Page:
Asa Hutchinson, a former Republican congressman from Arkansas, announces… (Jim Watson / AFP/Getty Images )
WASHINGTON— A National Rifle Assn.-backed task force unveiled a sweeping set of proposed school safety measures Tuesday, a counter to gun control bills introduced after the Connecticut mass shooting.
The most attention-getting recommendation: to train select school personnel to carry firearms. The task force steered away from an earlier NRA proposal to rely on volunteers to provide security.
Asa Hutchinson, a former Republican congressman from Arkansas and head of the Drug Enforcement Administration under President George W. Bush, announced the National School Shield task force findings in a Washington news conference amid tight security. The 225-page report makes eight recommendations for school administrators, local, state and federal policymakers, and the NRA.
Other suggestions include an online self-assessment tool for each school to evaluate security gaps, improved coordination among the departments of Education, Justice and Homeland Security, and a pilot program on threat assessment and mental health.
"This report includes everything from best practices to technology to a review of surveillance," Hutchinson said, adding that the recommendations were independent of the gun rights group.
The NRA's school safety initiative was announced in a news conference in December, one week after the shooting at Sandy Hook Elementary School in Newtown, Conn., that left 20 children and six educators dead. Initially, NRA Executive Vice President Wayne LaPierre called for mobilizing current and retired law enforcement, security guards and private citizens to place an armed guard in every school.
On Tuesday, Hutchinson said school superintendents had expressed "great reluctance" about armed volunteers.
"That's not the best solution," he said. He also emphasized that the training should not be required for teachers.
President Obama also has proposed increasing the number of specially trained campus police, known as school resource officers. That has faced resistance from various groups, including the National Parent Teacher Assn., which wants to keep firearms out of schools. The president plans to visit the University of Hartford in Connecticut next week to make the case for his gun measures.
The task force's announcement comes at a crucial time: The Senate is set to take up legislation next week that will address gun trafficking and expanded background checks, as well as a school safety proposal that would provide $40 million in grants for school districts to improve their security plans.
Sen. Charles E. Schumer (D-N.Y.), who is leading the effort, has so far failed to secure a bipartisan compromise that would ensure the 60 votes necessary to overcome a filibuster. The NRA has vigorously opposed near-universal background checks, arguing that lawmakers should focus on improving existing background checks.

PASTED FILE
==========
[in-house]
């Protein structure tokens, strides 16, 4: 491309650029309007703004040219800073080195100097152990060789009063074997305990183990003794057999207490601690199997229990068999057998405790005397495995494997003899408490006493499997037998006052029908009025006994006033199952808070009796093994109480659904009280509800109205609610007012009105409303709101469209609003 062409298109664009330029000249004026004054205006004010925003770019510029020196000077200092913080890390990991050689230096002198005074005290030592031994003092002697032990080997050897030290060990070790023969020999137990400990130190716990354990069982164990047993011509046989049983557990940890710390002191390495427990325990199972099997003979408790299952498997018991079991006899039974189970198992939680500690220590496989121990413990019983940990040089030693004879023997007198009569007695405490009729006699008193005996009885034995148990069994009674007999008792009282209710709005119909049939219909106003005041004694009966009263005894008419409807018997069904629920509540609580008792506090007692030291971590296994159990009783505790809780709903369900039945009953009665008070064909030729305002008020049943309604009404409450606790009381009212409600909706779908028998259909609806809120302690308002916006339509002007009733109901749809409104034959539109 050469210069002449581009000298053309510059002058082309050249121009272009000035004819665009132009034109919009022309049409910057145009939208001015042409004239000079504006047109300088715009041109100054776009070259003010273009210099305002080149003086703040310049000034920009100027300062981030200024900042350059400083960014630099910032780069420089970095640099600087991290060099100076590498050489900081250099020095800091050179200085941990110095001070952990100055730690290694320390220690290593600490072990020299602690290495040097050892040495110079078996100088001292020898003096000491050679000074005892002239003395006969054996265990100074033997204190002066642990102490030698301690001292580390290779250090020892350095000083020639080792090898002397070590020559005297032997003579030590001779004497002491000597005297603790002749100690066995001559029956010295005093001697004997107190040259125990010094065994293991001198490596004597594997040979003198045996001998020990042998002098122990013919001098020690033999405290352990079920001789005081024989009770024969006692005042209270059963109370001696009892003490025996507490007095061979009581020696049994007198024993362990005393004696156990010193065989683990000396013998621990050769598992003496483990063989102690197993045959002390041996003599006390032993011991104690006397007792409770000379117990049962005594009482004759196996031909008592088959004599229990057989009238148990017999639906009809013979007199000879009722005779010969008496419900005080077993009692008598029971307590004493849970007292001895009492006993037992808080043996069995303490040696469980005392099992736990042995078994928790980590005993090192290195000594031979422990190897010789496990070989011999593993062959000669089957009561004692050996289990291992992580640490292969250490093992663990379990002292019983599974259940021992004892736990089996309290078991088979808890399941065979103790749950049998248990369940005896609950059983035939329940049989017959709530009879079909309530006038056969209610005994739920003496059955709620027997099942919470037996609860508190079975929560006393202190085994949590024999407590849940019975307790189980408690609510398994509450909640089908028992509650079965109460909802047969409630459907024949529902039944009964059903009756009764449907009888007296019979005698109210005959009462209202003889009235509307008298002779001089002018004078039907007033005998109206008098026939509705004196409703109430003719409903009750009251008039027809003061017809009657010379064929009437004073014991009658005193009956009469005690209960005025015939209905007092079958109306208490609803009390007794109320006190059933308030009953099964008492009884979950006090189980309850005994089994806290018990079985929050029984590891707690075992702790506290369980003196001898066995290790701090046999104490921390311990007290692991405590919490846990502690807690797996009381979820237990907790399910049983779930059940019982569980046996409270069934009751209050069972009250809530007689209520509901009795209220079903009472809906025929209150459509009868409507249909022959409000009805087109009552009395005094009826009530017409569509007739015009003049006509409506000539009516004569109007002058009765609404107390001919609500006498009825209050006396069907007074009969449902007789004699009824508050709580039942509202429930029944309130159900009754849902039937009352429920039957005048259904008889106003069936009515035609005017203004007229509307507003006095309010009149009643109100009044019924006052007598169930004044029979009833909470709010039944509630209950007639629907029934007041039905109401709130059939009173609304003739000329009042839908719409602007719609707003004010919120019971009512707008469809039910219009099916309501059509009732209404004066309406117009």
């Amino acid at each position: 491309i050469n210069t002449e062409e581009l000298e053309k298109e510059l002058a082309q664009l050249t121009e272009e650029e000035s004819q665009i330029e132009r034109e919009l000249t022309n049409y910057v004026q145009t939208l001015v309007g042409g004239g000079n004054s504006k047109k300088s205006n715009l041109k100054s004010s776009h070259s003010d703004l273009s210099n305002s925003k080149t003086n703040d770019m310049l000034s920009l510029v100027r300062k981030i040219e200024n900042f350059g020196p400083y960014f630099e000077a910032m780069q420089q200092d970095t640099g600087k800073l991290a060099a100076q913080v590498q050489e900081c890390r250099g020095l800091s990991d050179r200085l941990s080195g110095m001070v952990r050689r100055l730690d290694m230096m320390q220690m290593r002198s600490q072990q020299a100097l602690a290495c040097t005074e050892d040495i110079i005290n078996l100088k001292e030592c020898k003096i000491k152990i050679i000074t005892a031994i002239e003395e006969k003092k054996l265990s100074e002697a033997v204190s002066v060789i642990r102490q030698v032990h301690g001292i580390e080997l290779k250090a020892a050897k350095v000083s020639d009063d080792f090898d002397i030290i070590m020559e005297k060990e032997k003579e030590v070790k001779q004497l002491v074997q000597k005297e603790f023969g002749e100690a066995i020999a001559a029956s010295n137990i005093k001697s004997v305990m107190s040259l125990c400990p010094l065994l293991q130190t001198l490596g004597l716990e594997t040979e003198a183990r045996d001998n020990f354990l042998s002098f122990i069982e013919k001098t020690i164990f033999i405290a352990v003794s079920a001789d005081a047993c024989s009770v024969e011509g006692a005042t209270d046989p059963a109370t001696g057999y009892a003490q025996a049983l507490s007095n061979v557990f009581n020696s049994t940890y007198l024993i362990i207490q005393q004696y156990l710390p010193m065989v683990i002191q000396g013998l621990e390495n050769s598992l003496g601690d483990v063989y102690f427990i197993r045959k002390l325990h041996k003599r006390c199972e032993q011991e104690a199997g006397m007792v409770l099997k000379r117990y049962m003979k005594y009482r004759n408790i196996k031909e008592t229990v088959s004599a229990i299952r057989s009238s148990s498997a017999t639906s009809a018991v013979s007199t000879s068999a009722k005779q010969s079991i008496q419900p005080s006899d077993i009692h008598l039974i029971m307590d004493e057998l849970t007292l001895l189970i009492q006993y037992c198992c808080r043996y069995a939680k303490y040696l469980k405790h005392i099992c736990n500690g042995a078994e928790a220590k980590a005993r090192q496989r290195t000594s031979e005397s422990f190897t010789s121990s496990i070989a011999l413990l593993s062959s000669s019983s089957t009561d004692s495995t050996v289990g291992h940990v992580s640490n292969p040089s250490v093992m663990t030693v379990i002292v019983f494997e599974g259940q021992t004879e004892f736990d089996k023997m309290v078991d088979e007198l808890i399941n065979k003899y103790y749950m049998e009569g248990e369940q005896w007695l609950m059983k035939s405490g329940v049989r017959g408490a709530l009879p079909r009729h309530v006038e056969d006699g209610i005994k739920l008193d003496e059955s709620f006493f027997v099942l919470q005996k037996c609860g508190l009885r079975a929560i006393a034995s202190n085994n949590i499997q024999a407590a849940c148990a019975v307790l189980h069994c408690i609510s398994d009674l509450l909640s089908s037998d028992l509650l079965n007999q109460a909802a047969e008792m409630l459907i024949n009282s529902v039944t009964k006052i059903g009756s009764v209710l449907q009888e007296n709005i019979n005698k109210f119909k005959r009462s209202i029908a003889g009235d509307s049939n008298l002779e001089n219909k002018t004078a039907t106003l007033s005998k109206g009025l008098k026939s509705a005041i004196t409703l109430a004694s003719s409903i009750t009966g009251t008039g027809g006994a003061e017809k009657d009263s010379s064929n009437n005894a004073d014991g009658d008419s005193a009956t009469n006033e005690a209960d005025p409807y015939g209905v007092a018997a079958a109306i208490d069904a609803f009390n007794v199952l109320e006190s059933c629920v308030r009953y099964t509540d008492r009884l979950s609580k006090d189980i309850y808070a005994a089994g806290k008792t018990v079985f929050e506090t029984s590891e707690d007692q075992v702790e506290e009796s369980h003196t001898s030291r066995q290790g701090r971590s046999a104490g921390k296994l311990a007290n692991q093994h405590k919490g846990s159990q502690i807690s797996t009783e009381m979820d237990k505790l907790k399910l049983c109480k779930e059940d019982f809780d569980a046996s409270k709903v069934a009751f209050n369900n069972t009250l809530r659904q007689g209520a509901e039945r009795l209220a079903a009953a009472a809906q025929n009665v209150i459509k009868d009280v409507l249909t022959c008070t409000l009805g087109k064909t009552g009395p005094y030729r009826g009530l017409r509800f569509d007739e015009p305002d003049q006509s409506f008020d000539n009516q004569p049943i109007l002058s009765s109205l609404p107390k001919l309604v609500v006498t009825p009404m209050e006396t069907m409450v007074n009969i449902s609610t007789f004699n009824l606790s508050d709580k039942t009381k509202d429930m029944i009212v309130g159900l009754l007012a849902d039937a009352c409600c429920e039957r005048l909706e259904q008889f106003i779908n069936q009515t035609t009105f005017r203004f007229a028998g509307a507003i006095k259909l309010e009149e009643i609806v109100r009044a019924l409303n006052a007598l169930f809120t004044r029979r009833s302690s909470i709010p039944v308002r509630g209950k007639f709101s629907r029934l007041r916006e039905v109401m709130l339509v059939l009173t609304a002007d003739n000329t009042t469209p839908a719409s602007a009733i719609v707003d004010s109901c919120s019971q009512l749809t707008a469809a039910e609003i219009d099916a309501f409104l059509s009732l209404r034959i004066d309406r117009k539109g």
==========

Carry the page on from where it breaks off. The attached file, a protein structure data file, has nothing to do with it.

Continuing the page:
Although the school safety report does not address expanding background checks, Hutchinson acknowledged that armed school personnel would undergo background checks and receive between 40 and 60 hours of training.
Hutchinson said later on CNN that he personally was open to expanding background checks, as long as it did not impede gun transfers between friends or neighbors.
The NRA took a "wait and see" approach to the task force's proposals. "We need time to digest the full report," the group said in a statement.
The American Civil Liberties Union said the report included "potentially radical elements, including getting the federal government in the business of supplying arms to teachers, without any evidence that doing so would make children safer."
In the plan, the cost of the measures would primarily fall on states and local school districts. Tony Lambraia, a task force member and chief executive of Phoenix RBT Solutions, said the program's full price tag had not been set.
Asked to justify the cost at a time many school districts are facing funding shortages, Hutchinson replied, "You justify it because it's necessary."
Mark Mattioli of Newtown, whose son, James, was killed in the Dec. 14 rampage, also spoke briefly at the news conference. He called the recommendations "real solutions that will make our kids safer."
Mattioli has opposed new firearms laws and called for improving the mental health system. His stance is at odds with that of several families of other Newtown victims, several of whom have appeared at the White House and in television commercials to advocate stricter laws.
"As parents, we send our kids off to school and there are certain expectations. And obviously at Sandy Hook those expectations weren't met," Mattioli said. "Politics need to be set aside here."